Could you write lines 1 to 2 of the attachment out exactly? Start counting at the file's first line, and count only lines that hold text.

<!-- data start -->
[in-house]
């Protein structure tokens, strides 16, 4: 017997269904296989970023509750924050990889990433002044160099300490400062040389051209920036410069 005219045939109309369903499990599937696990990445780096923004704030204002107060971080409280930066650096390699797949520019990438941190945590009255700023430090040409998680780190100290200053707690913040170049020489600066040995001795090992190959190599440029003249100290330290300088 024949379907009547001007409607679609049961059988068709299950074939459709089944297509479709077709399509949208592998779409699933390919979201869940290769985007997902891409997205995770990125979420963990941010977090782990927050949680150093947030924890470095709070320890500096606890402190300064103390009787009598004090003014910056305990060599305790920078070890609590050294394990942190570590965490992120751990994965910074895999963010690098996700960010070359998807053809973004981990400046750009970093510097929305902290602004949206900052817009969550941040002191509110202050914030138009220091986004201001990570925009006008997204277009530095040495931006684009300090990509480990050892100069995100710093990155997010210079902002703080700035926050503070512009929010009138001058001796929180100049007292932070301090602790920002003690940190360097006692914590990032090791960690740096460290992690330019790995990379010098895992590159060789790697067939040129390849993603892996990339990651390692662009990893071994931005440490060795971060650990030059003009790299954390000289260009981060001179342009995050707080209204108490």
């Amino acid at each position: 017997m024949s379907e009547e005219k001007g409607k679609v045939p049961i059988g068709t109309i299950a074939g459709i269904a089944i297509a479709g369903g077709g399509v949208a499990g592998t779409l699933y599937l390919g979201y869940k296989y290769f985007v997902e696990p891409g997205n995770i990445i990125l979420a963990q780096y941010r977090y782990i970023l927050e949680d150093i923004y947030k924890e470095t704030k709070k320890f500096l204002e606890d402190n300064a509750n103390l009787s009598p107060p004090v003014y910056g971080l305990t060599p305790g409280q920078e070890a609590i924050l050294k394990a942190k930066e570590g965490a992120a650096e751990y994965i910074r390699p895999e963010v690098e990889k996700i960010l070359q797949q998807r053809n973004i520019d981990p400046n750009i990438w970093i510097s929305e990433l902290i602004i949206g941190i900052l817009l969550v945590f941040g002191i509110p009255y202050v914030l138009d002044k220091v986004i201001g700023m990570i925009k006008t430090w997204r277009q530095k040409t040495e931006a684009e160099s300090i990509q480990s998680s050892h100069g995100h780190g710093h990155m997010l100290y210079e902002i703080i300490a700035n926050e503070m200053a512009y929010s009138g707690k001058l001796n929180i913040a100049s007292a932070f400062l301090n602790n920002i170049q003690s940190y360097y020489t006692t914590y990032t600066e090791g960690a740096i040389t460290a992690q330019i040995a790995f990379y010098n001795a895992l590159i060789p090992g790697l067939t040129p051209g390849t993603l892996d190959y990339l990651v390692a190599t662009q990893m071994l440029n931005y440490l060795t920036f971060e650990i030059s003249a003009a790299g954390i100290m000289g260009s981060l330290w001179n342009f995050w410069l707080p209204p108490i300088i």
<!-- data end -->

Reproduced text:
[in-house]
């Protein structure tokens, strides 16, 4: 017997269904296989970023509750924050990889990433002044160099300490400062040389051209920036410069 005219045939109309369903499990599937696990990445780096923004704030204002107060971080409280930066650096390699797949520019990438941190945590009255700023430090040409998680780190100290200053707690913040170049020489600066040995001795090992190959190599440029003249100290330290300088 024949379907009547001007409607679609049961059988068709299950074939459709089944297509479709077709399509949208592998779409699933390919979201869940290769985007997902891409997205995770990125979420963990941010977090782990927050949680150093947030924890470095709070320890500096606890402190300064103390009787009598004090003014910056305990060599305790920078070890609590050294394990942190570590965490992120751990994965910074895999963010690098996700960010070359998807053809973004981990400046750009970093510097929305902290602004949206900052817009969550941040002191509110202050914030138009220091986004201001990570925009006008997204277009530095040495931006684009300090990509480990050892100069995100710093990155997010210079902002703080700035926050503070512009929010009138001058001796929180100049007292932070301090602790920002003690940190360097006692914590990032090791960690740096460290992690330019790995990379010098895992590159060789790697067939040129390849993603892996990339990651390692662009990893071994931005440490060795971060650990030059003009790299954390000289260009981060001179342009995050707080209204108490």